Two Jewish Fantasy Novels, Despite Their Respective Charms, Are Satisfied with Superficiality

Gavriel Savit’s English-language The Way Back and Masha Zur-Glozman’s Hebrew-language Satisfying the Dragon are both, in their own ways, Jewish-themed fantasy novels. In the first, characters from a 19th-century Russian shtetl confront demons and the supernatural, while in the second the 21st-century protagonist travels to the 13th century to have an affair with French nobleman. Reviewing both, Michael Weingrad finds “dark delights” as well as “weaknesses” in The Way Back:

In interviews, Savit has spoken of mining Jewish tradition for his fantasy, but he didn’t dig that deep. For instance, of the book’s four main supernatural characters, two are (to the best of my knowledge) imports from Christian, not Jewish myth. . . . We get a canny fantasy version of the Jewish cantonist brigades of the Russian empire on the one hand; on the other, we get an episode with literal chicken soup for the soul.

As for Satisfying the Dragon, which Weingrad describes as “a Tel Aviv hipster in King Arthur’s court,” the author’s literary skill can’t make up for the “banality” of its main character Idit, and her husband Shaul.

Idit’s daily existence consists of pot-smoking, artisanal cocktails, dropping her daughter off at daycare, and stepping out occasionally to a dance club or political protest or European capital for vacation. Her husband, who supports her financially and whose family conveniently bequeaths them their seaside villa, is supposed to be some kind of Israeli cultural figure. He is the editor of the feminist magazine M’shuḥreret (Liberated Woman) and radio host of a successful arts-and-culture program. Yet neither he nor Idit evinces any interest in ideas, art, or culture apart from binging Netflix. Credentialed, progressive, and self-infatuated, they are perfect examples of today’s slightly-above-average-intelligence members of the cultural elite.

Naturally, Idit’s Jewishness is of no import to her on either side of the portal—for that matter, neither are the Christian beliefs and practices of her lover—and she doesn’t even register curiosity about the medieval Jewish doctor who tends to the family of her courtly swain. Her crusader Jean is good in bed, and that’s all Idit needs to know about the 13th century. If treated as satire, the book’s premise would make excellent Israeli television, but this novel is earnest.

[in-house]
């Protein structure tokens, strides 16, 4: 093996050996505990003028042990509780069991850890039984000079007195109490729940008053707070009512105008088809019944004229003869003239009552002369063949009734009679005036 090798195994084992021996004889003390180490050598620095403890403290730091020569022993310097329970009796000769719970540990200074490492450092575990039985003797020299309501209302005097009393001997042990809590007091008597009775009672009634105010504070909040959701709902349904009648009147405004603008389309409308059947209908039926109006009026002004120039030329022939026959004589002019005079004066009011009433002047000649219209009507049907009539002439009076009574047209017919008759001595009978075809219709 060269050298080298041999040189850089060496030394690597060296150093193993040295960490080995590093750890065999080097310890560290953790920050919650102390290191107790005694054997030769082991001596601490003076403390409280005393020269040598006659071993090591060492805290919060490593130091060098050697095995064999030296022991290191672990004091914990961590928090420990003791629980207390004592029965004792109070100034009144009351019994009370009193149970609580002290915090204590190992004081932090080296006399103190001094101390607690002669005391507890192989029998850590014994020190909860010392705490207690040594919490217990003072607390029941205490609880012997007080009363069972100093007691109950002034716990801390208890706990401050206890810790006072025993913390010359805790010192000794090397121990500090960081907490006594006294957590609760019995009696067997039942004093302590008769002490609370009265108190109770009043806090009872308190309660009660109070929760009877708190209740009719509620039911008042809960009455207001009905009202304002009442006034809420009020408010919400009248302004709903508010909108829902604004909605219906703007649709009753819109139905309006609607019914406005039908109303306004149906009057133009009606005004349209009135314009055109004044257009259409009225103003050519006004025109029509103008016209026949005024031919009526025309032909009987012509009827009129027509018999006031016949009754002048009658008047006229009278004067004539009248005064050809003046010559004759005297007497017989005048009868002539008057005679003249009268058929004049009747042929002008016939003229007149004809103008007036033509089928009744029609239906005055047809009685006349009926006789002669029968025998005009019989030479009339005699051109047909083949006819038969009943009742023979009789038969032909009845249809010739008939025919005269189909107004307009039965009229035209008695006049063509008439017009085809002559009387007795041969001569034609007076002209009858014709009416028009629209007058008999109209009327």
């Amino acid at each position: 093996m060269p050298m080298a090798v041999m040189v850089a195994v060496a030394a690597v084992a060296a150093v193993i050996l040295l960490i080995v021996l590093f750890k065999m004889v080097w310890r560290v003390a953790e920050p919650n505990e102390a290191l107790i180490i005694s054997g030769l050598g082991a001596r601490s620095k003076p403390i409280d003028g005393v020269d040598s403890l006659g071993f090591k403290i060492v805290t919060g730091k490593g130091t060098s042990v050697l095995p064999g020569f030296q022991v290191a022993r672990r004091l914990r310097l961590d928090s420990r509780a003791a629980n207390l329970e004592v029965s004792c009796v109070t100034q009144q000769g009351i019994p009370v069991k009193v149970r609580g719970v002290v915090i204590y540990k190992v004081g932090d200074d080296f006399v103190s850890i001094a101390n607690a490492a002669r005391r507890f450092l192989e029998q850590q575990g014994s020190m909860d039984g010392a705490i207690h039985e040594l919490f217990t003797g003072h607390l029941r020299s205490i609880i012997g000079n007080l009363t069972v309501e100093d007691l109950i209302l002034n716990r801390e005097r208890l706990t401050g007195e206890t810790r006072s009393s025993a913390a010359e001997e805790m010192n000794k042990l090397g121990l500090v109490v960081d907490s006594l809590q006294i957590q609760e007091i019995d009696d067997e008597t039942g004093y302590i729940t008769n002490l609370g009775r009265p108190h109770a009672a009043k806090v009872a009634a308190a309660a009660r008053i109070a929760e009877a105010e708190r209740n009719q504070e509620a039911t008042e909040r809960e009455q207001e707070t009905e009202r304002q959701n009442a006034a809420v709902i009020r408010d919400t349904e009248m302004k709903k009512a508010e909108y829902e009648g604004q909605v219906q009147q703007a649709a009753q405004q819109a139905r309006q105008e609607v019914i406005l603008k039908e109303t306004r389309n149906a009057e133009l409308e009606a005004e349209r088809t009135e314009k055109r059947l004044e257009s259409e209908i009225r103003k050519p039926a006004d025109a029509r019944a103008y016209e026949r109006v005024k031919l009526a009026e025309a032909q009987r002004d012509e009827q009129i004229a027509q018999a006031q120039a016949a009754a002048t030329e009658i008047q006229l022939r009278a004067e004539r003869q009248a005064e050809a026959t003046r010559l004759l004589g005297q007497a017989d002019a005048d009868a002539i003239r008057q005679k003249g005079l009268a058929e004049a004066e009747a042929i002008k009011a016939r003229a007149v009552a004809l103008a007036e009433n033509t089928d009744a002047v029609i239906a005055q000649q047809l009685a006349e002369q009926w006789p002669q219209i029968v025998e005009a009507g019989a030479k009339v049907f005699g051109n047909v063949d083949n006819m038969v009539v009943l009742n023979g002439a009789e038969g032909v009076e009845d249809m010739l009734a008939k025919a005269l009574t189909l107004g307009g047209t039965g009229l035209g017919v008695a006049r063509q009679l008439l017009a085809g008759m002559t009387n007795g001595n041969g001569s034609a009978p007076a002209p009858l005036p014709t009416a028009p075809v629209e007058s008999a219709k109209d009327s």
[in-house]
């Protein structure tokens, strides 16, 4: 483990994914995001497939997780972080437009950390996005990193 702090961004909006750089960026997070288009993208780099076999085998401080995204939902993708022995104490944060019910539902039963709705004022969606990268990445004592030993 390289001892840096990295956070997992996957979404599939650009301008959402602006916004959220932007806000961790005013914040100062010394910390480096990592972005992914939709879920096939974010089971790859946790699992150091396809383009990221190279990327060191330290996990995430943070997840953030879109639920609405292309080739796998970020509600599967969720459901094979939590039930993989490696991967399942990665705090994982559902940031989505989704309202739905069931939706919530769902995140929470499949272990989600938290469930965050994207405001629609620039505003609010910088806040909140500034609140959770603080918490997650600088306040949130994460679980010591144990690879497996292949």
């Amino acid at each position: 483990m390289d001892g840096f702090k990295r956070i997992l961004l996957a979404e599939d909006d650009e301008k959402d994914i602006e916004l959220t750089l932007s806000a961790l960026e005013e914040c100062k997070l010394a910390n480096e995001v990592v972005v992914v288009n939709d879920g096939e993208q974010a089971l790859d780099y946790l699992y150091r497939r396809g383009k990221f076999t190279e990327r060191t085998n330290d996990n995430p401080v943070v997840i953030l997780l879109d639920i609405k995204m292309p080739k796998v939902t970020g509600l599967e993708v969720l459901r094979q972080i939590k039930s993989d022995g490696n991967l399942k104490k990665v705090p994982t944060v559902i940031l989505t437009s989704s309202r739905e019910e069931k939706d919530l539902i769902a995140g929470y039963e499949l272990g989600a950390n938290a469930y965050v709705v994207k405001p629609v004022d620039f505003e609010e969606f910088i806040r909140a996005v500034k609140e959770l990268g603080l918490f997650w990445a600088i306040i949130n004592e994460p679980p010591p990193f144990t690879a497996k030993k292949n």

Read more at Jewish Review of Books

More about: Fantasy, Israeli literature, Jewish literature


Hamas Wants a Renewed Ceasefire, but Doesn’t Understand Israel’s Changed Attitude

Yohanan Tzoreff, writing yesterday, believes that Hamas still wishes to return to the truce that it ended Friday morning with renewed rocket attacks on Israel, but hopes it can do so on better terms—raising the price, so to speak, of each hostage released. Examining recent statements from the terrorist group’s leaders, he tries to make sense of what it is thinking:

These [Hamas] senior officials do not reflect any awareness of the changed attitude in Israel toward Hamas following the October 7 massacre carried out by the organization in the western Negev communities. They continue to estimate that as before, Israel will be willing to pay high prices for its people and that time is working in their favor. In their opinion, Israel’s interest in the release of its people, the pressure of the hostages’ families, and the public’s broad support for these families will ultimately be decisive in favor of a deal that will meet the new conditions set by Hamas.

In other words, the culture of summud (steadfastness), still guides Hamas. Its [rhetoric] does not show at all that it has internalized or recognized the change in the attitude of the Israeli public toward it—which makes it clear that Israel still has a lot of work to do.

Read more at Institute for National Security Studies

More about: Gaza War 2023, Hamas, Israeli Security